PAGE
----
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In Vitro Cell Dev Biol Anim. 2006 Mar-Apr;42(3-4):89-95.

Gamma-radiation upregulates MHC class I/II and ICAM-I molecules in multiple myeloma cell lines and primary tumors.

Author information

1
Department of Microbiology and Immunology, Texas Tech University Health Sciences Center, Lubbock, Texas 79430-6591, USA. maurizio.chiriva@ttuhsc.edu

Abstract

The gamma-irradiation of normal cells causes an increased synthesis of specific proteins. However, few studies have described the effects of high doses of irradiation on the expression of cell surface antigens in tumor cells. This study analyzed the effects of high doses of gamma-irradiation on the surface antigen expression of Major Histocompatability Complex (MHC) class I/II and intercellular adhesion molecule-1 (ICAM-I) in human multiple myeloma (MM) cell lines ARP-1, ARK-RS, and 10 MM primary tumors. The expression of surface antigens was evaluated by fluorescence-activated cell sorter analysis at different time points, following the exposure to high doses of gamma-irradiation. Doses of 10,000 and 15,000 cGy were not sufficient to totally block cell replication in both cell lines and primary tumors; cell replication was able to be inhibited completely only at 18,000 cGy. Lower doses (10,000 cGy) and lethal doses of irradiation (i.e., 15,000 and 18,000 cGy) increased the expression of all surface antigens present on the cells before irradiation. Essentially, such upregulation was shown to be dose dependent, with higher radiation doses resulting in higher antigen expression. Furthermore, when the kinetics of this upregulation were studied 3 and 6 d after irradiation, there was a constant increase in antigen expression in MM cells. These findings suggest that upregulation of costimulatory molecules, such as of MHC class I/II antigens and ICAM-I molecules in MM patients treated by gamma-radiation, can increase the immunogenicity of the tumor cells. In light of these findings, radiotherapy combined with immunotherapy might be considered in relapsing patients after receiving the standard treatment.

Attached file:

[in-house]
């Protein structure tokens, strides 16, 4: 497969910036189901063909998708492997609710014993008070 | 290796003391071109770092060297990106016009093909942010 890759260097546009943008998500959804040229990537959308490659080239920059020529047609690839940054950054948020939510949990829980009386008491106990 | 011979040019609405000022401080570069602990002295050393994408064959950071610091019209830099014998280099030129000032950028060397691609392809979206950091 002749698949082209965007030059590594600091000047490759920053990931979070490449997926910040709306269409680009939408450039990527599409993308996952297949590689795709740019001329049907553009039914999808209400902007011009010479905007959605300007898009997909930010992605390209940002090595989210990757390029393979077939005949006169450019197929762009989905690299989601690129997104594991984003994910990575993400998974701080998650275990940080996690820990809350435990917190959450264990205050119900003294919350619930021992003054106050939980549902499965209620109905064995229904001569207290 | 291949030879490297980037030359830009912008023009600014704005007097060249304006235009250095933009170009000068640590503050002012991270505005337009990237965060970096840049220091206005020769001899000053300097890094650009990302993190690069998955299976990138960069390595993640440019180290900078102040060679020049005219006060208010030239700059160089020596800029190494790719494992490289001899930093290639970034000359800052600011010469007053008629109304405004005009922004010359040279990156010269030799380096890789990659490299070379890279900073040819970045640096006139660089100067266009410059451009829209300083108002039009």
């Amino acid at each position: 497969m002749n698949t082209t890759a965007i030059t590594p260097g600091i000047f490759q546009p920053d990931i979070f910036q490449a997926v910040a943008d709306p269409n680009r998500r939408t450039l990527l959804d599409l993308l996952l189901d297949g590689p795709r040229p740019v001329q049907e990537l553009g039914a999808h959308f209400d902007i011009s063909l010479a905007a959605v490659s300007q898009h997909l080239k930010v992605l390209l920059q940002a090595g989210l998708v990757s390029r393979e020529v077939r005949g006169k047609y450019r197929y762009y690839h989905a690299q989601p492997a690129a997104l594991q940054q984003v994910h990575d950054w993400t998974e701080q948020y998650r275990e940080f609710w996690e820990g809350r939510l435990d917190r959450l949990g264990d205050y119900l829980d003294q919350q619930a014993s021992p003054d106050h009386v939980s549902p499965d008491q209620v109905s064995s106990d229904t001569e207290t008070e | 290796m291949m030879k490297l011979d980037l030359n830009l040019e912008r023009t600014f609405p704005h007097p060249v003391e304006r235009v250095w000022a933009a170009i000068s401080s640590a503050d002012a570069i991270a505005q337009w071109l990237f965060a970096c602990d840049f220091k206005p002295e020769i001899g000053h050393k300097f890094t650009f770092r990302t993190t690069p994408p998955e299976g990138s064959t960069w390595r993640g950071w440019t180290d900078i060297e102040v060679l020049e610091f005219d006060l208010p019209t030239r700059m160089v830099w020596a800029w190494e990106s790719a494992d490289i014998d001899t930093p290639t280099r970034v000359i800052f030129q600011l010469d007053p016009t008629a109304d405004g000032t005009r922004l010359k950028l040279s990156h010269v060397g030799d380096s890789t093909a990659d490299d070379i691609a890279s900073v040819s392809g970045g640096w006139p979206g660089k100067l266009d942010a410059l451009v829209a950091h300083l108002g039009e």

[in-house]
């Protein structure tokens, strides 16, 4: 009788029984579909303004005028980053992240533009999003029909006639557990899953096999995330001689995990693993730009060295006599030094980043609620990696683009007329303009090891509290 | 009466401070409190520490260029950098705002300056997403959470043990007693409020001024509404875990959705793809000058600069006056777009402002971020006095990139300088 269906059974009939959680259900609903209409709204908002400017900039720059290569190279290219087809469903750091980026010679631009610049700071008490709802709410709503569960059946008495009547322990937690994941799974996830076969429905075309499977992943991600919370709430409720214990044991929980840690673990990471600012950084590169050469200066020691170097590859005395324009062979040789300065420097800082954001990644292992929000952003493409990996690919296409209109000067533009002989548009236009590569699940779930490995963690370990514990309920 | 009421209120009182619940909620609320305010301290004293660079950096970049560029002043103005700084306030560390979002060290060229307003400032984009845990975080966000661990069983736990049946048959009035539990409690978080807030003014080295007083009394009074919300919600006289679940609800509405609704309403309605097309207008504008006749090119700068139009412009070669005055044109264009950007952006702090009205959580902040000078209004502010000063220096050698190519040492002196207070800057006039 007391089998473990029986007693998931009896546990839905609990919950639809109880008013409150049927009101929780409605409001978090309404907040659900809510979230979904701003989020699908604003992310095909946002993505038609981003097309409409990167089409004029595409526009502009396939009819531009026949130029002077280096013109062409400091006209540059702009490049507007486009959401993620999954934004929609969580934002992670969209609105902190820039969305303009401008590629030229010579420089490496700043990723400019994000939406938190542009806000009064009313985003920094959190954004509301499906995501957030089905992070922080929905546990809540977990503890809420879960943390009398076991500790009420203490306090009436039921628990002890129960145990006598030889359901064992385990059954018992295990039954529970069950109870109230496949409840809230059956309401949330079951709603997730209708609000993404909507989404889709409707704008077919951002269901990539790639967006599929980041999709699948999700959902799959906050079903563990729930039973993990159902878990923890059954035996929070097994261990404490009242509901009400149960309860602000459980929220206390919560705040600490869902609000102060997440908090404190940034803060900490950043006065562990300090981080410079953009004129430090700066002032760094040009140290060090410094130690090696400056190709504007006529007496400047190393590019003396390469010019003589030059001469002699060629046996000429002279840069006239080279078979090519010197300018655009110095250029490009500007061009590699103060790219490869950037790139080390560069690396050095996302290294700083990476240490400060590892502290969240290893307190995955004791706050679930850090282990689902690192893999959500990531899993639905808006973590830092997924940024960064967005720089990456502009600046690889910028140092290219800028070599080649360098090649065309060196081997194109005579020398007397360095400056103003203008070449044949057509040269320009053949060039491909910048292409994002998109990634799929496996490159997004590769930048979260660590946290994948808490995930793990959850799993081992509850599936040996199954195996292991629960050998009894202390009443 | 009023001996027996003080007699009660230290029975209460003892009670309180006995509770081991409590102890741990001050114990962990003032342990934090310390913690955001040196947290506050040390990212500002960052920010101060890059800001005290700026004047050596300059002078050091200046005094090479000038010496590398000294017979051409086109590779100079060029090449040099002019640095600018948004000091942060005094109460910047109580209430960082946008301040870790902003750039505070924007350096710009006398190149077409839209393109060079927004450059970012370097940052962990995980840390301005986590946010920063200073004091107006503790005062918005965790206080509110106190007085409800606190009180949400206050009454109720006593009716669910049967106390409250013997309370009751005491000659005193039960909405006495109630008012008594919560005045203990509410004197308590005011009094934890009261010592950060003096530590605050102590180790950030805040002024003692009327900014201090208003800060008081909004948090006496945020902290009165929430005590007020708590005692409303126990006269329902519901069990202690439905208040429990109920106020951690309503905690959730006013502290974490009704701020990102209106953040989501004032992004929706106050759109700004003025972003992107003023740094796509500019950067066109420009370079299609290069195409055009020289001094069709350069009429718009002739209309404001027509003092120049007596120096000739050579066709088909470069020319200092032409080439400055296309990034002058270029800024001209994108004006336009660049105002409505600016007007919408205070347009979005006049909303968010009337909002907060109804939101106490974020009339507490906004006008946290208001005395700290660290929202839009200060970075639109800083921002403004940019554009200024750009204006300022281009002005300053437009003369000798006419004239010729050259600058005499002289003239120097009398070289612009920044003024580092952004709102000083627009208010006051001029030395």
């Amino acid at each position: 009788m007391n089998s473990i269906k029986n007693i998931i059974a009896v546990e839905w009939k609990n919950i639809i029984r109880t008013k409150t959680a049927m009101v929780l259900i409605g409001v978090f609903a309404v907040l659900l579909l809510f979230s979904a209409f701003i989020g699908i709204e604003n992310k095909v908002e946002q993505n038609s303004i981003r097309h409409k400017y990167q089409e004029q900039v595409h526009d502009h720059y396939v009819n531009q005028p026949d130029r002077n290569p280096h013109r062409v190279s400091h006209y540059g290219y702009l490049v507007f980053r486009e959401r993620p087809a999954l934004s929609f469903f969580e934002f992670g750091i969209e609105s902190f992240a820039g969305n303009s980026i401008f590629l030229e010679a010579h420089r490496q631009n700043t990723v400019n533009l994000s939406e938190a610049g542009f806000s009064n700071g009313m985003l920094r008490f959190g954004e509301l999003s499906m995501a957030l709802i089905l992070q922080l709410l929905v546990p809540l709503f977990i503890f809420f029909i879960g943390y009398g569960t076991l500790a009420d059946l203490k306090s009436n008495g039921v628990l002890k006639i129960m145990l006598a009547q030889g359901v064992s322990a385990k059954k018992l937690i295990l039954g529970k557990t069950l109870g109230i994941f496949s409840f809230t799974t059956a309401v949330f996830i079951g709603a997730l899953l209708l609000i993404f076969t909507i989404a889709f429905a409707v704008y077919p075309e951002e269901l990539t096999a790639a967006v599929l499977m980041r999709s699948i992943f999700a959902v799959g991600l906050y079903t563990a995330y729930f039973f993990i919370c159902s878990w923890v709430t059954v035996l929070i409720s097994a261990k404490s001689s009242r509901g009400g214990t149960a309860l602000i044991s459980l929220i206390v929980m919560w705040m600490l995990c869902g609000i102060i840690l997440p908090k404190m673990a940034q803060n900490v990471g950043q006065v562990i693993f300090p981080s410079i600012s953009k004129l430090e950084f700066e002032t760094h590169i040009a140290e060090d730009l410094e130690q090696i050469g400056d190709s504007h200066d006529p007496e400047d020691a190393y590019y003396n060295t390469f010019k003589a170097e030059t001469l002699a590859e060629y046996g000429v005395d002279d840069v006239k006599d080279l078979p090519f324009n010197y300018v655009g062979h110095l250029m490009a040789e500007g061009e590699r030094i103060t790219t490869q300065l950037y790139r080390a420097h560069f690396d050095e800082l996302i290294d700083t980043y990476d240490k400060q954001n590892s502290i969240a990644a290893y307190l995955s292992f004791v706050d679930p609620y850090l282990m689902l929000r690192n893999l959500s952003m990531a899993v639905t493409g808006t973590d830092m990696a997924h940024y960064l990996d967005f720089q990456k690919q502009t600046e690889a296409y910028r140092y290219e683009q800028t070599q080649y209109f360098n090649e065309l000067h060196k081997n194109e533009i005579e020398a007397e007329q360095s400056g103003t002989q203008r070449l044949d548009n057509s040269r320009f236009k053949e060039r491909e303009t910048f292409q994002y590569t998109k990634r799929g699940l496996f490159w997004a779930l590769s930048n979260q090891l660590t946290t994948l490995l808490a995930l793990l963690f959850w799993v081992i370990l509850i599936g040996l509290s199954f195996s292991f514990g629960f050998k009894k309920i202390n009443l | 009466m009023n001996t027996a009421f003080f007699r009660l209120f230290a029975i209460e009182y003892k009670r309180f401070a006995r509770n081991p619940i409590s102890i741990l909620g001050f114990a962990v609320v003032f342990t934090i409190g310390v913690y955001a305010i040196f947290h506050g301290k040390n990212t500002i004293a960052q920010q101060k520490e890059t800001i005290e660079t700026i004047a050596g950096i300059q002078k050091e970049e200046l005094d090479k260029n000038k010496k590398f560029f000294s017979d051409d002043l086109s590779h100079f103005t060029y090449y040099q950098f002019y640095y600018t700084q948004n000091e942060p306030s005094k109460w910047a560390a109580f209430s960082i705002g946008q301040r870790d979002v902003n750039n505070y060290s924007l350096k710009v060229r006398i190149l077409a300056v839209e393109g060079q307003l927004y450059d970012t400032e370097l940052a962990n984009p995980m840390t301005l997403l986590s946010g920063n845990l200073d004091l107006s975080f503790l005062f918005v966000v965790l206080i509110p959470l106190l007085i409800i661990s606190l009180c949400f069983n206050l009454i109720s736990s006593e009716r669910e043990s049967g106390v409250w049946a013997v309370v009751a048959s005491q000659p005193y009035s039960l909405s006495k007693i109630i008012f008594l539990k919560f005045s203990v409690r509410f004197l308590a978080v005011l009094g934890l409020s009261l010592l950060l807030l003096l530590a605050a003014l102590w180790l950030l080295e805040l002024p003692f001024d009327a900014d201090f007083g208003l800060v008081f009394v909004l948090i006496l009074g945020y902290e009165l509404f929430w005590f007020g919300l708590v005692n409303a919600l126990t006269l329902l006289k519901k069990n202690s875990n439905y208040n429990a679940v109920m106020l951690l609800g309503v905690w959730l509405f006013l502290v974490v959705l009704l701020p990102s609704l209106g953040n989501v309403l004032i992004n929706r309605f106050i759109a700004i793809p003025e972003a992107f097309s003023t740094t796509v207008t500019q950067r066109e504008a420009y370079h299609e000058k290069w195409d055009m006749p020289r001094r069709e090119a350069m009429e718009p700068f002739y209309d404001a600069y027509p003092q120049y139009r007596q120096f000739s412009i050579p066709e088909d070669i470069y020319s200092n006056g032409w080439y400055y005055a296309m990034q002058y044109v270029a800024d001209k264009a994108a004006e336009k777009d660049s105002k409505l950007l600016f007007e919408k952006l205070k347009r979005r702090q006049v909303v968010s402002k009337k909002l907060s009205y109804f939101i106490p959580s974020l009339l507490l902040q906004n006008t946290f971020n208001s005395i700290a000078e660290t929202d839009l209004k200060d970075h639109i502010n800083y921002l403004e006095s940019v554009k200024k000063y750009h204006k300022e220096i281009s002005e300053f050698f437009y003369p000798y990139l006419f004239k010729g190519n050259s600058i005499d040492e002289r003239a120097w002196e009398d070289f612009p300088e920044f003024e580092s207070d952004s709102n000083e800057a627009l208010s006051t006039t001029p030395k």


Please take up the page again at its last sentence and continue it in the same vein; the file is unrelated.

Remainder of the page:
PMID:
16759154
DOI:
10.1290/0508054.1
[Indexed for MEDLINE]

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